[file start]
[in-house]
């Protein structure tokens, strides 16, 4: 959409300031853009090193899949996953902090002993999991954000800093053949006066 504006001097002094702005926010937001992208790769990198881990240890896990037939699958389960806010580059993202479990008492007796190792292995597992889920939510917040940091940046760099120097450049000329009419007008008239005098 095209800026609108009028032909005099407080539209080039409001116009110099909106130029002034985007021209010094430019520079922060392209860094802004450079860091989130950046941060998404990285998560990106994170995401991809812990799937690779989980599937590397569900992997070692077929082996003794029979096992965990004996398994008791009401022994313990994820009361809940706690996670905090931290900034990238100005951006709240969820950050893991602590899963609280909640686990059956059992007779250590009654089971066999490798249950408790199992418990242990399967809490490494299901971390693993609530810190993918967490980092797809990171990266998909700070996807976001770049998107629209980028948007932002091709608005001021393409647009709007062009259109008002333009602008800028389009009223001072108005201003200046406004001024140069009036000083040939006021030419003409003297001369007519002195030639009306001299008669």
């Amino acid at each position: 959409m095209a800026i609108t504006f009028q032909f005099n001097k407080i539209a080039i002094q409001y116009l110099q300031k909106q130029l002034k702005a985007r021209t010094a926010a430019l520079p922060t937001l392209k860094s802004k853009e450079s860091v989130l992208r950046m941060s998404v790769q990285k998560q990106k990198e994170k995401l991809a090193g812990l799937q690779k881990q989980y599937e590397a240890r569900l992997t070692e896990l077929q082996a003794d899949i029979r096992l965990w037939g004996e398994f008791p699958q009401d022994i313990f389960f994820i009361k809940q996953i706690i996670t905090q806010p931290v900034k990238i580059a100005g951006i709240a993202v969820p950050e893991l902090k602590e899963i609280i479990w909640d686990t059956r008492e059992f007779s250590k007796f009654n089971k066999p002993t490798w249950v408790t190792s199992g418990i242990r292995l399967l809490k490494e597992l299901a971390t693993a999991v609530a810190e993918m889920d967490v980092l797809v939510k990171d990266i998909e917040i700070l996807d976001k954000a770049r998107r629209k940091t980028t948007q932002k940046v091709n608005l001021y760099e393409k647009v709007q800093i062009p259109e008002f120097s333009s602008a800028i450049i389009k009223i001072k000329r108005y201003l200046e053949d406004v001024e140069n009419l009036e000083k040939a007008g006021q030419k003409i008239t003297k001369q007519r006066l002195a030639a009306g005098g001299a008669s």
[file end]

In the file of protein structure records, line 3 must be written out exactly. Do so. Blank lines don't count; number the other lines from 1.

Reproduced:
């Amino acid at each position: 959409m095209a800026i609108t504006f009028q032909f005099n001097k407080i539209a080039i002094q409001y116009l110099q300031k909106q130029l002034k702005a985007r021209t010094a926010a430019l520079p922060t937001l392209k860094s802004k853009e450079s860091v989130l992208r950046m941060s998404v790769q990285k998560q990106k990198e994170k995401l991809a090193g812990l799937q690779k881990q989980y599937e590397a240890r569900l992997t070692e896990l077929q082996a003794d899949i029979r096992l965990w037939g004996e398994f008791p699958q009401d022994i313990f389960f994820i009361k809940q996953i706690i996670t905090q806010p931290v900034k990238i580059a100005g951006i709240a993202v969820p950050e893991l902090k602590e899963i609280i479990w909640d686990t059956r008492e059992f007779s250590k007796f009654n089971k066999p002993t490798w249950v408790t190792s199992g418990i242990r292995l399967l809490k490494e597992l299901a971390t693993a999991v609530a810190e993918m889920d967490v980092l797809v939510k990171d990266i998909e917040i700070l996807d976001k954000a770049r998107r629209k940091t980028t948007q932002k940046v091709n608005l001021y760099e393409k647009v709007q800093i062009p259109e008002f120097s333009s602008a800028i450049i389009k009223i001072k000329r108005y201003l200046e053949d406004v001024e140069n009419l009036e000083k040939a007008g006021q030419k003409i008239t003297k001369q007519r006066l002195a030639a009306g005098g001299a008669s």